KPI: Calves weaned, as a % of females put to the bull.

Remember: The EBV relates to the bull's genetic merit. He contributes 50% of his genetics to his progeny, therefore the average progeny performance is 50% of the EBV value.

What this means for your business

We see high variation for these three traits in all breeds, and as usual the variation within breeds is higher than the variation we see across breeds. The heritability of these new maternal EBVs ranges from 4% (calf survival), to 11 % (age at first calving).

Although the genetic influence on these traits is fairly low, there is still good progress to be made using genetic improvement because these traits have such a high economic value.

All the EBVs available on the National Beef Evaluations database are available to compare across breeds, which is not possible via breed society evaluations.

However, we recommend looking at our EBVs alongside the relevant pedigree breed evaluation, as the two sets of information are complementary to each other.

How to access the data

The new EBVs are hosted alongside EBVs for carcase traits on the AHDB National Beef Evaluations website at www.ahdbbeef., and you can search by pedigree name or ear tag number. You can also access them directly from the animal record page on Breedplan or Signet, depending on your breed of interest.

Developments have also been made to the National Beef Evaluation website, including details of trait definitions, release dates, and both across and within-breed benchmarking tables, as well as a handy reference page listing the pedigree evaluation service providers for each beef breed. Further improvements in the pipeline include a comprehensive FAQ page and an EBV search function.

Driving the data forward through sire recording

The production of these EBVs relies on sire detaiIs being recorded on passports to be able to identify genetic links between bulls and recorded progeny. In the latest genetic evaluation (August 2022), there were over 3 million records that could not be used in the National Beef Evaluation analysis because the sire was not recorded in BCMS, so genetic links could not be made. We are urging farmers to make sure they record known sires when registering animals with BCMS as this is the best way to improve the range and accuracy of these EBVs. As well as recording all known sires for your own herd, please encourage buyers of stock bulls to do the same. Increasing the level of sire recording will allow us to identify genetic links between cattle and improve the accuracy of the results.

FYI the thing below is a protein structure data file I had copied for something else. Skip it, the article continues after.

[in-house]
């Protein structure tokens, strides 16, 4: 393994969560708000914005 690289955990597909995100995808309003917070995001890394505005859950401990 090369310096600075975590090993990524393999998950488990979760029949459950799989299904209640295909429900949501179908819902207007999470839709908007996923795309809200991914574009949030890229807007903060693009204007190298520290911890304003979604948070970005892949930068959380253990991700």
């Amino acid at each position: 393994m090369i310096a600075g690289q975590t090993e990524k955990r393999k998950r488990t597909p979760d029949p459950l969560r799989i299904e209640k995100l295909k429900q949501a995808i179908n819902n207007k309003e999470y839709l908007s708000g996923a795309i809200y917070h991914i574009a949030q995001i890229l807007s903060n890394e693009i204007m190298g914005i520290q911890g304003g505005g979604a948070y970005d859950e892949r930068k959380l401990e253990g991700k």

For more information on national breed evaluations and beef breeding genetics please visit

AHDB Beef & Lamb have produced a Suckler Breeding Plan to help farmers record sires used on groups of animals if you don't have computer software. This can be found at suckler-breeding-plan-for-better-returns

Interested in improving the efficiency of your breeding herd? Find out more about AHDB's Maternal Matters campaign at

About the author

Laura Eyles

Laura Eyles

Laura has joined the Signet team as a breeding specialist, she comes from an agricultural background having grown up on a sheep farm in Cornwall, where they keep commercial ewes and run a small flock of pedigree Charollais sheep.

Laura has a strong interest in animal breeding and genetics having studied Animal Science (BSc Hons) at Harper Adams University. During her time at Harper, she spent an industrial placement in Cumbria working for a sheep breeding company and some of our clients may recognise her from this role. Since graduating she has worked for a large cattle breeding company before joining us at Signet to lead on a number of Signet’s sheep breeding projects.